August 1, 2001
Smile! Big Brother and Friends Have You under Surveillance
by Joseph P. Tartaro
In his social science fiction novel 1984, George Orwell depicted a society in which everyone was constantly under surveillance by the government, personified as Big Brother. That Orwell book was published in 1948, and the author imagined that it would take almost 40 years for us to experience that kind of all-intrusive invasion of privacy.
Perhaps it has taken a little longer than Orwell imagined, butwith the help of modern technologywe have pretty much reached that kind of condition. Consider some of the following examples gleaned from recent news reports.
The New York Times reported in early July that the Tampa Police Department has placed 36 security cameras with face-recognition software in Ybor Citya downtown entertainment district with a strong Cuban character that is popular with locals and tourists.
Now, everyone who visits the district runs the risk of having his or her face digitally scanned and the noses, cheeks and chins checked against a mug-shot database of murderers, drug dealers and other criminal suspects with arrest warrants.
The police have used surveillance cameras in other cities to record and catch criminals in the act. But Tampas effort, according to The Times, is the widest use of this technology by a police department in this country to fish for criminal suspects in the general public sea.
The makers of the system, the Visionics Corporation of Jersey City, NJ, offered Tampa free use of it for a year, in an effort to build a market among municipalities. City officials, who had used a competing system in January to scan the crowds at the Super Bowl for possible terrorists, were agreeable.
Public Safety Excuse
Tampa officials have trotted out the old public safety justification for this type of random surveillance.
Its a public safety tool, no different than having a cop walking around with a mug shot, said City Councilman Robert F. Buckhorn Jr., chairman of Tampas public safety committee.
Randall Marshall, legal director for the American Civil Liberties Union of Florida, disagreed, saying it amounted to subjecting the public to a digital lineup.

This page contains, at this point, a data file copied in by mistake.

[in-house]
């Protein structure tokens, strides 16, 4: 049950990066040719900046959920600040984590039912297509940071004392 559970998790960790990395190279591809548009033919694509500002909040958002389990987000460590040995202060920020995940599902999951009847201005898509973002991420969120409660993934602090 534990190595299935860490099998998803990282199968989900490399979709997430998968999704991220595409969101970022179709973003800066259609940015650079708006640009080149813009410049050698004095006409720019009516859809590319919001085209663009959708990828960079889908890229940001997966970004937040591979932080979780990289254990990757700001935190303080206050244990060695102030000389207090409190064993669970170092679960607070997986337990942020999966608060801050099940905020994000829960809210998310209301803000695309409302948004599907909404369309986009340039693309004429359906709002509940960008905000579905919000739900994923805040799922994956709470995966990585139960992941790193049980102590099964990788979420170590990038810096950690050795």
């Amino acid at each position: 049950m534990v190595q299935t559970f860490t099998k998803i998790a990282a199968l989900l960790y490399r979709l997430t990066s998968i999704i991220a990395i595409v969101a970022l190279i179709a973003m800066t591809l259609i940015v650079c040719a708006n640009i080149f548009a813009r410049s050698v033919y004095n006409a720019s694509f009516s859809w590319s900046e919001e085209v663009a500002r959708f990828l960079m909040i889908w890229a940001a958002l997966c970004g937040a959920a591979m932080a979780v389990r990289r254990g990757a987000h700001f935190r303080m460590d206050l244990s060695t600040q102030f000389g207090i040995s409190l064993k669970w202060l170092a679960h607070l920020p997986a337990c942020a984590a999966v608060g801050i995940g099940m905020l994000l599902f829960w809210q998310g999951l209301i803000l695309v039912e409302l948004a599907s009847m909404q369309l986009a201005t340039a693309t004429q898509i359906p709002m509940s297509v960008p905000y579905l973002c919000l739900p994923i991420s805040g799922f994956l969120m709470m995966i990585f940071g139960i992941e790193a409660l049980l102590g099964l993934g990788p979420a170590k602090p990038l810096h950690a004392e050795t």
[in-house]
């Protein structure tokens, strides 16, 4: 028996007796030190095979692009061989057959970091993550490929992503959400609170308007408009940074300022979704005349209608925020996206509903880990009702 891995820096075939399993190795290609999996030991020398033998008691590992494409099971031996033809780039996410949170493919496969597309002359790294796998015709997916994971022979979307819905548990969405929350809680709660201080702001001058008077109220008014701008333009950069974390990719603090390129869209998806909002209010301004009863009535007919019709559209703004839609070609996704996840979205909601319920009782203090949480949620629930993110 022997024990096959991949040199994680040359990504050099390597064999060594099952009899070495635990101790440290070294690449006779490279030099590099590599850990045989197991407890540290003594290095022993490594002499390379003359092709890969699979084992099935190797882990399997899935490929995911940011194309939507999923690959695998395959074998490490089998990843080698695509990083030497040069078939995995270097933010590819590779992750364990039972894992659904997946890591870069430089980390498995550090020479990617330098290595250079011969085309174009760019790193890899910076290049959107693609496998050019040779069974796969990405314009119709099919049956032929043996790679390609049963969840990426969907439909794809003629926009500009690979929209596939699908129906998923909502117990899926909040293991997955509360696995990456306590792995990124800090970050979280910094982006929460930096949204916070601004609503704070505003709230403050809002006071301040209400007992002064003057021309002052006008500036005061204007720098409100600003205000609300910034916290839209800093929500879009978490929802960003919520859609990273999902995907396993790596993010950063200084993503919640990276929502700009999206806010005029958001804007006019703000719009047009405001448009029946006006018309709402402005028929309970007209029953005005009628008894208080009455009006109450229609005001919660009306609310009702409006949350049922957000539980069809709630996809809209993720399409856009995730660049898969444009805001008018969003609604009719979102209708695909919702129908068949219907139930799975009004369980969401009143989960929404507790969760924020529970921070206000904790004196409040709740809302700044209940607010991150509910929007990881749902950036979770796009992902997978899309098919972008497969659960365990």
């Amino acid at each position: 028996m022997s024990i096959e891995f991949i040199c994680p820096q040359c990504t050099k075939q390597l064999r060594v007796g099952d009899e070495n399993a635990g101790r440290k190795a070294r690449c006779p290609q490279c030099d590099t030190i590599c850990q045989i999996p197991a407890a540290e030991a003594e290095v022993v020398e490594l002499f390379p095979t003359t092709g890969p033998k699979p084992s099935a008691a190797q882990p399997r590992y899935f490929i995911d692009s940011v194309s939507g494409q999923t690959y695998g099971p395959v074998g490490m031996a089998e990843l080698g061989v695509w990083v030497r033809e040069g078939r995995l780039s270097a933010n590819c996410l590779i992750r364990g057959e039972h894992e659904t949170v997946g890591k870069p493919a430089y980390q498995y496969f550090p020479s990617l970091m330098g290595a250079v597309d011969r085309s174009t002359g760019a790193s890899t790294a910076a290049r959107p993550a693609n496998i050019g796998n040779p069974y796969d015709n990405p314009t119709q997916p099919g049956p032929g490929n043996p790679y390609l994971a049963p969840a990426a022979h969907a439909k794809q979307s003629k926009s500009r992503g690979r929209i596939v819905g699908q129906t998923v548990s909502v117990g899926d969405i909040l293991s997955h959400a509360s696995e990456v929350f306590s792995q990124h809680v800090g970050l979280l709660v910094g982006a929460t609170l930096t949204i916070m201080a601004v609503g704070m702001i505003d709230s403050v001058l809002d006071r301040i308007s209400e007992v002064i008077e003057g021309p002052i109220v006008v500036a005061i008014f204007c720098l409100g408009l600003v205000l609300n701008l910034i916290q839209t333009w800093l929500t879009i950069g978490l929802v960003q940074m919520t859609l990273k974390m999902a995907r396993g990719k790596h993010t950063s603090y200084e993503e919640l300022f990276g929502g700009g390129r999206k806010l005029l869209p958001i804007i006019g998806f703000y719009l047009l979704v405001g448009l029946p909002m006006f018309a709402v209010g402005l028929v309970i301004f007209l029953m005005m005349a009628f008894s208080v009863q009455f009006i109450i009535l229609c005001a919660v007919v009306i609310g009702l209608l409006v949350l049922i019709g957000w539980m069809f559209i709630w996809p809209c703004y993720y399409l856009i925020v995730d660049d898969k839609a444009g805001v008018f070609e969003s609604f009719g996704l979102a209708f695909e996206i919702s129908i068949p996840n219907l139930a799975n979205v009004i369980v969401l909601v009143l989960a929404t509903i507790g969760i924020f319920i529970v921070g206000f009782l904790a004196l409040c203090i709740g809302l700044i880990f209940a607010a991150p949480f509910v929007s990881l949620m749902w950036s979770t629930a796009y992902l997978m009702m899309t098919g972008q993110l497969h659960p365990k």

This is yet another example of technology outpacing the protection of peoples civil liberties, Marshall said. It has a very Big Brother feel to it, he said in making the connection to Orwells book.
But some Ybor City business owners said they hoped the cameras become a permanent fixture, much like street lights, according to The Times.
Both the manufacturer and the police say the chance of a false arrest based on the facial scanning is slim and an acceptable trade-off for the possibility of nabbing a criminal who might otherwise remain at large. When Tampa first used face-recognition surveillance at the Super Bowl in January, its public safety value was nil. Even though the system spotted 19 people thought to be subjects of outstanding warrants for minor crimes, none were arrested because the crowd was so large, and because the number of matches exceeded the polices expectations.
According to Associated Press, about 100 peoplewearing masks and making obscene gestures at police camerasprotested the new system on the night of July 14.
Being watched on a public street is just plain wrong, said May Becker, wearing a bar code sticker on her forehead.
Becker joined demonstrators in the Ybor City, wearing a sign reading: Were under house arrest in the land of the free.
One protester walked by a camera, gestured obscenely and shouted, Digitize this!
Others wore gas masks, Groucho Marx glasses and other items to protest the FaceIt scanning system police are using in a neighborhood that attracts 75,000 to 150,000 people on weekend nights.
Tampa is currently the only American city where police use the face-recognition technology for routine surveillance, but Virginia Beach, VA, is seeking a $150,000 state grant for a similar system.